Why I have the Patriots first: Any other candidates? Bueller? Bueller? … I probably subscribe in part to the Bill Polian thought from his SiriusXM NFL Radio show recently when he said: “Tom Brady was a quarter away from losing the Super Bowl last year pretty decisively. They are a great team. They are not as great as people think they are. They're not invincible.” Still, there’s something about the way New England won that game. Not only do the Patriots have the best quarterback of his day and perhaps the best of all time, but Brady is part of a doggedly determined group of players and coaches who approach every game like a single entity and try to figure out how best to win it—and then play the 38th minute the same as the first and the 60th, no matter the score, no matter the conditions. What does that mean for 2017? Three new offensive pieces (Cooks, Gillislee, Burkhead) reinforce a strong offense. Assuming they learn the Patriot Way (who doesn’t?) New England should be in position to win AFC home-field for the 47th straight year.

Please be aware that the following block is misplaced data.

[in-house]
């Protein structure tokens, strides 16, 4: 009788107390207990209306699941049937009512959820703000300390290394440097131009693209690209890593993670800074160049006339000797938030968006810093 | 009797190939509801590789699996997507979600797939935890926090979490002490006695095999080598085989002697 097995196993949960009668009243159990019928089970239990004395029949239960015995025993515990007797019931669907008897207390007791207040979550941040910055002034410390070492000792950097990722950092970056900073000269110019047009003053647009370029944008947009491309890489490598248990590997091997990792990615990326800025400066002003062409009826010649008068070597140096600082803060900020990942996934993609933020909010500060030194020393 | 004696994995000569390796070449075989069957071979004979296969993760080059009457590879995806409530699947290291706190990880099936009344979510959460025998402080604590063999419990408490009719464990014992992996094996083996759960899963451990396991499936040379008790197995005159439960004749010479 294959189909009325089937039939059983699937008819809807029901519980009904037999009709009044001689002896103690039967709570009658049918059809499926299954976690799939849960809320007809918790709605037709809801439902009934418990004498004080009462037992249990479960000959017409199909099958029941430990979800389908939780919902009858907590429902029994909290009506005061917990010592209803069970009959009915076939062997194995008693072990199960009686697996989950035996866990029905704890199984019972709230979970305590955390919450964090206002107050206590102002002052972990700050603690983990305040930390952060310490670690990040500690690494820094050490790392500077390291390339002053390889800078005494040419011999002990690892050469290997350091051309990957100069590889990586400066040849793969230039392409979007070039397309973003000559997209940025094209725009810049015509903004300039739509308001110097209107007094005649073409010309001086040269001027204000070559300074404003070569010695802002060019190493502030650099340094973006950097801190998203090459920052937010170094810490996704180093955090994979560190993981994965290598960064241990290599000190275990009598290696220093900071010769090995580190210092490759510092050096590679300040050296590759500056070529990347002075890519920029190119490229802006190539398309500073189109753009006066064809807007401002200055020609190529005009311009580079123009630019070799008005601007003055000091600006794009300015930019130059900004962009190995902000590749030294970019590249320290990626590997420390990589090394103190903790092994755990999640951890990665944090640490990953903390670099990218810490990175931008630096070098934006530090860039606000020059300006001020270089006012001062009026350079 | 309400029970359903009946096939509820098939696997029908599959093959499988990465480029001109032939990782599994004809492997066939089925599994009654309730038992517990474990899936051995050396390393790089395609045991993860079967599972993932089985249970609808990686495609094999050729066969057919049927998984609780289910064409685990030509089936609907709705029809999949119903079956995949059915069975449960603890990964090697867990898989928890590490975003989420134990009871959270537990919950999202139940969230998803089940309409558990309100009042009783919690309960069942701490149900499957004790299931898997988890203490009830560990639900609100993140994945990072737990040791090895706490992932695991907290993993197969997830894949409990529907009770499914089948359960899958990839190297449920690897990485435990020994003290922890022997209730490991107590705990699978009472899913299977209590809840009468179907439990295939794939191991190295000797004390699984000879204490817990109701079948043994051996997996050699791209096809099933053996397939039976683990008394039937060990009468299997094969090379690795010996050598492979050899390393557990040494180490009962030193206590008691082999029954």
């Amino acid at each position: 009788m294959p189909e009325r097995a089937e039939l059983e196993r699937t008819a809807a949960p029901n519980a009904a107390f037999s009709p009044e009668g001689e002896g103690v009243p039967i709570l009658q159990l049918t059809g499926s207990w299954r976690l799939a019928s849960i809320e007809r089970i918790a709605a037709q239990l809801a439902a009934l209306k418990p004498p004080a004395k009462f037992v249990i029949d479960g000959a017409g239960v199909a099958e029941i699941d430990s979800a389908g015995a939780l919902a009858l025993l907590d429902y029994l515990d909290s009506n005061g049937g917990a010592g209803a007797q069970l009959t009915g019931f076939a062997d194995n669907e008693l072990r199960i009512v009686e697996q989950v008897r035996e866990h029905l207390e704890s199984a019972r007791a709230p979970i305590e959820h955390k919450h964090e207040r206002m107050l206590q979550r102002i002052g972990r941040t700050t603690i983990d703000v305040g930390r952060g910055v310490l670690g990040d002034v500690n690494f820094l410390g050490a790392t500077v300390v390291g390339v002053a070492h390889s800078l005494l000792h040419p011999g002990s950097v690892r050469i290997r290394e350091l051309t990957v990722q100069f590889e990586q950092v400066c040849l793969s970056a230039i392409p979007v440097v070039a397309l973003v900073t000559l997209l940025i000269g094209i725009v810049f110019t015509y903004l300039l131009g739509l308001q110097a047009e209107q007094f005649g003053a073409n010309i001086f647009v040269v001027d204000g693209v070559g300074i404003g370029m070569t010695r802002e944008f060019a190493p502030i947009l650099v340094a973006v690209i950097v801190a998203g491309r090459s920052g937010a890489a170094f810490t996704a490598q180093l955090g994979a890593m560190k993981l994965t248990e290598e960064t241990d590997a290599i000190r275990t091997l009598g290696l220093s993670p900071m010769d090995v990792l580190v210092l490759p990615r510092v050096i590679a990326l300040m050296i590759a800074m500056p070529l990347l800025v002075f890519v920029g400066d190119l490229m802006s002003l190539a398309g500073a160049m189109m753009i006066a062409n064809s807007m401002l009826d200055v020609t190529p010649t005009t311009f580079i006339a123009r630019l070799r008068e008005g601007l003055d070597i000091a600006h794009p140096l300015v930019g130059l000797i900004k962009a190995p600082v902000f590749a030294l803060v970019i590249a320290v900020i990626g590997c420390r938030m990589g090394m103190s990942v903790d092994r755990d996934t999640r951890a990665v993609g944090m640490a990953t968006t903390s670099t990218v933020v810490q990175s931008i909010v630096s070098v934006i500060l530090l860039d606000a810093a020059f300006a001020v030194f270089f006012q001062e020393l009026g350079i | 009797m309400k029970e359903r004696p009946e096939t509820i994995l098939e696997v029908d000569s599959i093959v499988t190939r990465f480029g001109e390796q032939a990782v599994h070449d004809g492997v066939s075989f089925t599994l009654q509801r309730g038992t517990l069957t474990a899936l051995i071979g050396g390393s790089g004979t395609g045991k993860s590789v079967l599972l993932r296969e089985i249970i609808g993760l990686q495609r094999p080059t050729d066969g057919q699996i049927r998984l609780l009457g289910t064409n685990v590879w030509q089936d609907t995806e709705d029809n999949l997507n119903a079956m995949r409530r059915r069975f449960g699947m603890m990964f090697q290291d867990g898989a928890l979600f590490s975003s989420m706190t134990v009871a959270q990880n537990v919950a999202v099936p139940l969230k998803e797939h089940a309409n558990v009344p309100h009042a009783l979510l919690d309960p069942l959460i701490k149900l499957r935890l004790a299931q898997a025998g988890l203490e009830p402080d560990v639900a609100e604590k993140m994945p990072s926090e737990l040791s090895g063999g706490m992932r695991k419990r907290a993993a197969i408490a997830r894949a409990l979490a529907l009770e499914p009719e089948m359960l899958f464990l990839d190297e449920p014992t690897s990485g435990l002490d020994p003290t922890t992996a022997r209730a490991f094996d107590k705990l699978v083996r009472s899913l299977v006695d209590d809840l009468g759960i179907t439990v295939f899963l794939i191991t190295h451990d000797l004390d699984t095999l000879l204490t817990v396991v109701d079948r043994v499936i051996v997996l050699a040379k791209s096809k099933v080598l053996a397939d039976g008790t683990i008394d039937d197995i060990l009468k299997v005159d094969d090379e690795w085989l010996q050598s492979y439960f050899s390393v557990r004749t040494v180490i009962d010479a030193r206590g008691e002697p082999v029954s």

Most important factor to this team this year: The health of Brady. As much as Bill Belichick and offensive coordinator Josh McDaniels respect Jimmy Garoppolo and think he can win playoff games, Brady making it through his age-40 season is the most significant element to the Patriots winning a sixth Super Bowl under Belichick.
Patriots prediction in 10 words or less: Pats beat Raiders in Foxboro in AFC Championship Game.